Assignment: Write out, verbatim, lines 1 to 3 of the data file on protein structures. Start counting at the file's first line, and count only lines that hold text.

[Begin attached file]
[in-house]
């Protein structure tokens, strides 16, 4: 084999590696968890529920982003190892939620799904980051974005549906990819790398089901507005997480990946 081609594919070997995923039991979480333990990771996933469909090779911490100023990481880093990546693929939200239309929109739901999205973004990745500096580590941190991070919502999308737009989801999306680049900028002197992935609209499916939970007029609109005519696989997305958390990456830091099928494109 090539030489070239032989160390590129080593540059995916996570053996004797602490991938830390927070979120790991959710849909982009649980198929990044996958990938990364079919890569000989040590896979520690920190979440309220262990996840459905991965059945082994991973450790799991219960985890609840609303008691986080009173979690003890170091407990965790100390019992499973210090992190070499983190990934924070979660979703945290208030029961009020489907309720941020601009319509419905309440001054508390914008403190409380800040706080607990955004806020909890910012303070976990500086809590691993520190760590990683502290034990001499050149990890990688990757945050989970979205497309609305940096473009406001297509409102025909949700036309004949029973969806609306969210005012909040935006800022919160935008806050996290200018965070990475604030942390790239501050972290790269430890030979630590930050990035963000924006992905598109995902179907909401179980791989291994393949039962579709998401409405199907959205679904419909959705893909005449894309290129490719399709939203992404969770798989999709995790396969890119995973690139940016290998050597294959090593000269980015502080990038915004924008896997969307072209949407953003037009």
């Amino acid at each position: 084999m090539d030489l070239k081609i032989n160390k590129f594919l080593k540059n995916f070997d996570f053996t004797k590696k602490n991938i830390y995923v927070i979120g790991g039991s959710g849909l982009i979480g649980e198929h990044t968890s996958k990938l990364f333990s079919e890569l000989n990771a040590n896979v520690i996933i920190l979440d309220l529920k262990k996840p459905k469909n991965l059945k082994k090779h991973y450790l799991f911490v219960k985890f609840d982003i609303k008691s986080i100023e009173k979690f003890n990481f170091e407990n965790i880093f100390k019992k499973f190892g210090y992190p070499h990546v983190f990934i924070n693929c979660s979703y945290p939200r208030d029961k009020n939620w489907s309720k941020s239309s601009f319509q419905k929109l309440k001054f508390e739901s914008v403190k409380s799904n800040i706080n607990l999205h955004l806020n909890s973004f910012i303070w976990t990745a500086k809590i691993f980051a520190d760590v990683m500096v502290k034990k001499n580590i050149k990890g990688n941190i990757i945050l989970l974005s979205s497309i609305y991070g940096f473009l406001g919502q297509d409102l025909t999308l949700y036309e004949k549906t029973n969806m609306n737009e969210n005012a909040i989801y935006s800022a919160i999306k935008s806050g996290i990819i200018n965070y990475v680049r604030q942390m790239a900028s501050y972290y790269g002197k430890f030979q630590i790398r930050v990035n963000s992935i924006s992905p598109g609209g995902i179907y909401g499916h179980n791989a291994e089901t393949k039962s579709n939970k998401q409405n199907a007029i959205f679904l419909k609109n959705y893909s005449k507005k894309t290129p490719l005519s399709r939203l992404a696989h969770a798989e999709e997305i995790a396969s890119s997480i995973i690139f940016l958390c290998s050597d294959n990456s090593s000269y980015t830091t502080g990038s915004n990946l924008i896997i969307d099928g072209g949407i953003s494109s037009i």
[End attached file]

[in-house]
């Protein structure tokens, strides 16, 4: 084999590696968890529920982003190892939620799904980051974005549906990819790398089901507005997480990946 081609594919070997995923039991979480333990990771996933469909090779911490100023990481880093990546693929939200239309929109739901999205973004990745500096580590941190991070919502999308737009989801999306680049900028002197992935609209499916939970007029609109005519696989997305958390990456830091099928494109 090539030489070239032989160390590129080593540059995916996570053996004797602490991938830390927070979120790991959710849909982009649980198929990044996958990938990364079919890569000989040590896979520690920190979440309220262990996840459905991965059945082994991973450790799991219960985890609840609303008691986080009173979690003890170091407990965790100390019992499973210090992190070499983190990934924070979660979703945290208030029961009020489907309720941020601009319509419905309440001054508390914008403190409380800040706080607990955004806020909890910012303070976990500086809590691993520190760590990683502290034990001499050149990890990688990757945050989970979205497309609305940096473009406001297509409102025909949700036309004949029973969806609306969210005012909040935006800022919160935008806050996290200018965070990475604030942390790239501050972290790269430890030979630590930050990035963000924006992905598109995902179907909401179980791989291994393949039962579709998401409405199907959205679904419909959705893909005449894309290129490719399709939203992404969770798989999709995790396969890119995973690139940016290998050597294959090593000269980015502080990038915004924008896997969307072209949407953003037009």
């Amino acid at each position: 084999m090539d030489l070239k081609i032989n160390k590129f594919l080593k540059n995916f070997d996570f053996t004797k590696k602490n991938i830390y995923v927070i979120g790991g039991s959710g849909l982009i979480g649980e198929h990044t968890s996958k990938l990364f333990s079919e890569l000989n990771a040590n896979v520690i996933i920190l979440d309220l529920k262990k996840p459905k469909n991965l059945k082994k090779h991973y450790l799991f911490v219960k985890f609840d982003i609303k008691s986080i100023e009173k979690f003890n990481f170091e407990n965790i880093f100390k019992k499973f190892g210090y992190p070499h990546v983190f990934i924070n693929c979660s979703y945290p939200r208030d029961k009020n939620w489907s309720k941020s239309s601009f319509q419905k929109l309440k001054f508390e739901s914008v403190k409380s799904n800040i706080n607990l999205h955004l806020n909890s973004f910012i303070w976990t990745a500086k809590i691993f980051a520190d760590v990683m500096v502290k034990k001499n580590i050149k990890g990688n941190i990757i945050l989970l974005s979205s497309i609305y991070g940096f473009l406001g919502q297509d409102l025909t999308l949700y036309e004949k549906t029973n969806m609306n737009e969210n005012a909040i989801y935006s800022a919160i999306k935008s806050g996290i990819i200018n965070y990475v680049r604030q942390m790239a900028s501050y972290y790269g002197k430890f030979q630590i790398r930050v990035n963000s992935i924006s992905p598109g609209g995902i179907y909401g499916h179980n791989a291994e089901t393949k039962s579709n939970k998401q409405n199907a007029i959205f679904l419909k609109n959705y893909s005449k507005k894309t290129p490719l005519s399709r939203l992404a696989h969770a798989e999709e997305i995790a396969s890119s997480i995973i690139f940016l958390c290998s050597d294959n990456s090593s000269y980015t830091t502080g990038s915004n990946l924008i896997i969307d099928g072209g949407i953003s494109s037009i």